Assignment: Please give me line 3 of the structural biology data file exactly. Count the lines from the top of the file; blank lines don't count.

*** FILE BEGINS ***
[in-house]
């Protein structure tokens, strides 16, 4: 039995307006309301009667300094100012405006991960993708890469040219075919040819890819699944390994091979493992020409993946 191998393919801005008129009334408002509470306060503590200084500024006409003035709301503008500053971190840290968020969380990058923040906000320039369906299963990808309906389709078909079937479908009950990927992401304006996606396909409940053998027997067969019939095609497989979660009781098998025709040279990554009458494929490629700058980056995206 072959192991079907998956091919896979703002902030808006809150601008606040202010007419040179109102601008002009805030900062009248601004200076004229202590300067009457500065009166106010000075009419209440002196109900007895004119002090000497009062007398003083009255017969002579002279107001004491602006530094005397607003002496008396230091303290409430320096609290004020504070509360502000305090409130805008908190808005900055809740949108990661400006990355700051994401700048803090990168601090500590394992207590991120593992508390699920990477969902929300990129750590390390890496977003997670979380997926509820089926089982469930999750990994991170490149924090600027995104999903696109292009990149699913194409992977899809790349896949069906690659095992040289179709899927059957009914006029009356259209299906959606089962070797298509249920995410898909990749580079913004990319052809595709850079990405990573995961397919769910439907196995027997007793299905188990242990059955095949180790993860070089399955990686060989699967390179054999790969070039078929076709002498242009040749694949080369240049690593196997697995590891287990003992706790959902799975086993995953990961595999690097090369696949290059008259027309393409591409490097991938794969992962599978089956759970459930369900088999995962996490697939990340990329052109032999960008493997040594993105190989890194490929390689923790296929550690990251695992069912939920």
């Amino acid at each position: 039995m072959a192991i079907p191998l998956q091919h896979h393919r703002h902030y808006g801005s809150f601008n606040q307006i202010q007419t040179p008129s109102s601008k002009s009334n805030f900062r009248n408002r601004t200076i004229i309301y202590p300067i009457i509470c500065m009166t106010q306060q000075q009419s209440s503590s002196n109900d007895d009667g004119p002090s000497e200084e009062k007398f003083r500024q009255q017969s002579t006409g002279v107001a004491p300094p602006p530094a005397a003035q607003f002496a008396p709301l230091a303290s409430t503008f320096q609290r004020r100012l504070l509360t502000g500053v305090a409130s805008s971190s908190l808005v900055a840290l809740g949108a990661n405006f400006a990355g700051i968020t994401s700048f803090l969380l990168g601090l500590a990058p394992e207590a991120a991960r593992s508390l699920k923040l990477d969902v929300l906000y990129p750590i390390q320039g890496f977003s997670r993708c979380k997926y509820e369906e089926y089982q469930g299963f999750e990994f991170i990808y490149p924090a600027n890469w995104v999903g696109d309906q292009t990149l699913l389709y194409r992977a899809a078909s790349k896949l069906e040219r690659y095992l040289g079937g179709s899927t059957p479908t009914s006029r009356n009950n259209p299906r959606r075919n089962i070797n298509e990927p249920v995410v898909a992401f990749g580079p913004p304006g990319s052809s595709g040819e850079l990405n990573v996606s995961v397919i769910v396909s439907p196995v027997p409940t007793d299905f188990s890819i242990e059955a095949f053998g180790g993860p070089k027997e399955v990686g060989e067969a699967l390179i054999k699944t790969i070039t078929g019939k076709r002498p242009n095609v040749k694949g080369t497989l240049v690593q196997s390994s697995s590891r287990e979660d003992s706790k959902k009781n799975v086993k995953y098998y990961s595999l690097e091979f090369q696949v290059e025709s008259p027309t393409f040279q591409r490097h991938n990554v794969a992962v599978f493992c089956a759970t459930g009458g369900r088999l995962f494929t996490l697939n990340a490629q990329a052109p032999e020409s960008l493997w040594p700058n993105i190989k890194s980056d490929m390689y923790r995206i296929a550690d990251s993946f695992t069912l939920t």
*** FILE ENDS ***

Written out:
């Amino acid at each position: 039995m072959a192991i079907p191998l998956q091919h896979h393919r703002h902030y808006g801005s809150f601008n606040q307006i202010q007419t040179p008129s109102s601008k002009s009334n805030f900062r009248n408002r601004t200076i004229i309301y202590p300067i009457i509470c500065m009166t106010q306060q000075q009419s209440s503590s002196n109900d007895d009667g004119p002090s000497e200084e009062k007398f003083r500024q009255q017969s002579t006409g002279v107001a004491p300094p602006p530094a005397a003035q607003f002496a008396p709301l230091a303290s409430t503008f320096q609290r004020r100012l504070l509360t502000g500053v305090a409130s805008s971190s908190l808005v900055a840290l809740g949108a990661n405006f400006a990355g700051i968020t994401s700048f803090l969380l990168g601090l500590a990058p394992e207590a991120a991960r593992s508390l699920k923040l990477d969902v929300l906000y990129p750590i390390q320039g890496f977003s997670r993708c979380k997926y509820e369906e089926y089982q469930g299963f999750e990994f991170i990808y490149p924090a600027n890469w995104v999903g696109d309906q292009t990149l699913l389709y194409r992977a899809a078909s790349k896949l069906e040219r690659y095992l040289g079937g179709s899927t059957p479908t009914s006029r009356n009950n259209p299906r959606r075919n089962i070797n298509e990927p249920v995410v898909a992401f990749g580079p913004p304006g990319s052809s595709g040819e850079l990405n990573v996606s995961v397919i769910v396909s439907p196995v027997p409940t007793d299905f188990s890819i242990e059955a095949f053998g180790g993860p070089k027997e399955v990686g060989e067969a699967l390179i054999k699944t790969i070039t078929g019939k076709r002498p242009n095609v040749k694949g080369t497989l240049v690593q196997s390994s697995s590891r287990e979660d003992s706790k959902k009781n799975v086993k995953y098998y990961s595999l690097e091979f090369q696949v290059e025709s008259p027309t393409f040279q591409r490097h991938n990554v794969a992962v599978f493992c089956a759970t459930g009458g369900r088999l995962f494929t996490l697939n990340a490629q990329a052109p032999e020409s960008l493997w040594p700058n993105i190989k890194s980056d490929m390689y923790r995206i296929a550690d990251s993946f695992t069912l939920t």